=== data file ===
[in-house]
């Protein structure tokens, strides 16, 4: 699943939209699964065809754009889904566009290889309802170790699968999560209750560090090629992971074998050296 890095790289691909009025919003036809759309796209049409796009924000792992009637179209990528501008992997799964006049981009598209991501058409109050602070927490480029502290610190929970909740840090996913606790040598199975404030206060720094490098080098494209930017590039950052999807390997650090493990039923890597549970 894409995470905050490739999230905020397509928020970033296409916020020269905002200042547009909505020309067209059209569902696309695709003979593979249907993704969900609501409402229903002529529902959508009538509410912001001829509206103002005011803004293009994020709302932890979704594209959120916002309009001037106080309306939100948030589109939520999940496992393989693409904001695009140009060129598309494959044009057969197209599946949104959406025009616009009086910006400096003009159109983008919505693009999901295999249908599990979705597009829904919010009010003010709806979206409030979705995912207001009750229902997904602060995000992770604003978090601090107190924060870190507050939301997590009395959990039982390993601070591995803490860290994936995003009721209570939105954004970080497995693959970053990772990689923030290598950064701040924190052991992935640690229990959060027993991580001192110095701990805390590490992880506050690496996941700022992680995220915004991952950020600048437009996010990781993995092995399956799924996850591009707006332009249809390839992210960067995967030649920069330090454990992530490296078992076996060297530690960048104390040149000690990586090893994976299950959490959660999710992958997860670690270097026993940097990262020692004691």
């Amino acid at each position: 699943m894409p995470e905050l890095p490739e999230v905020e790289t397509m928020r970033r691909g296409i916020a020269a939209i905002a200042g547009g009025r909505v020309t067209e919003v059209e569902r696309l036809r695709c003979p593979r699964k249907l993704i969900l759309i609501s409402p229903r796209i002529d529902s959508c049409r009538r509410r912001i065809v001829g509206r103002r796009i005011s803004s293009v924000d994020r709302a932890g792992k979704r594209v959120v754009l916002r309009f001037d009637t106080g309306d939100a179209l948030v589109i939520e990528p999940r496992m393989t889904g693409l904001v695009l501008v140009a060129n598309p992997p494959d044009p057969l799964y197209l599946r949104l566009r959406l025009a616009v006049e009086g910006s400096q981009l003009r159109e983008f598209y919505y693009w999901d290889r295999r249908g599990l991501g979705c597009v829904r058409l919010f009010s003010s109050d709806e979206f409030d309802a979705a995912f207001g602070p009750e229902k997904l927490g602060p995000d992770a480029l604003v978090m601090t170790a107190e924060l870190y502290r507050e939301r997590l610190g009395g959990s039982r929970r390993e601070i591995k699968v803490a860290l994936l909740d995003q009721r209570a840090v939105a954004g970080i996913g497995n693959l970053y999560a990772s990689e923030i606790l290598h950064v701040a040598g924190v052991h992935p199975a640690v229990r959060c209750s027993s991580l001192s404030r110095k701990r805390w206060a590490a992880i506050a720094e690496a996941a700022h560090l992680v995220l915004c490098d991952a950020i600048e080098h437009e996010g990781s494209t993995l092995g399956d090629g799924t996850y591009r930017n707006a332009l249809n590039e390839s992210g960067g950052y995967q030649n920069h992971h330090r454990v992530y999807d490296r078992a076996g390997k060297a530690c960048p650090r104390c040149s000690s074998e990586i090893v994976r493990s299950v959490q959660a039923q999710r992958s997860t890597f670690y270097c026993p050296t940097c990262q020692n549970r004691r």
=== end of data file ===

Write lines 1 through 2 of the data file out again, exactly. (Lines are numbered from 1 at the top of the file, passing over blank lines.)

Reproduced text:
[in-house]
């Protein structure tokens, strides 16, 4: 699943939209699964065809754009889904566009290889309802170790699968999560209750560090090629992971074998050296 890095790289691909009025919003036809759309796209049409796009924000792992009637179209990528501008992997799964006049981009598209991501058409109050602070927490480029502290610190929970909740840090996913606790040598199975404030206060720094490098080098494209930017590039950052999807390997650090493990039923890597549970 894409995470905050490739999230905020397509928020970033296409916020020269905002200042547009909505020309067209059209569902696309695709003979593979249907993704969900609501409402229903002529529902959508009538509410912001001829509206103002005011803004293009994020709302932890979704594209959120916002309009001037106080309306939100948030589109939520999940496992393989693409904001695009140009060129598309494959044009057969197209599946949104959406025009616009009086910006400096003009159109983008919505693009999901295999249908599990979705597009829904919010009010003010709806979206409030979705995912207001009750229902997904602060995000992770604003978090601090107190924060870190507050939301997590009395959990039982390993601070591995803490860290994936995003009721209570939105954004970080497995693959970053990772990689923030290598950064701040924190052991992935640690229990959060027993991580001192110095701990805390590490992880506050690496996941700022992680995220915004991952950020600048437009996010990781993995092995399956799924996850591009707006332009249809390839992210960067995967030649920069330090454990992530490296078992076996060297530690960048104390040149000690990586090893994976299950959490959660999710992958997860670690270097026993940097990262020692004691």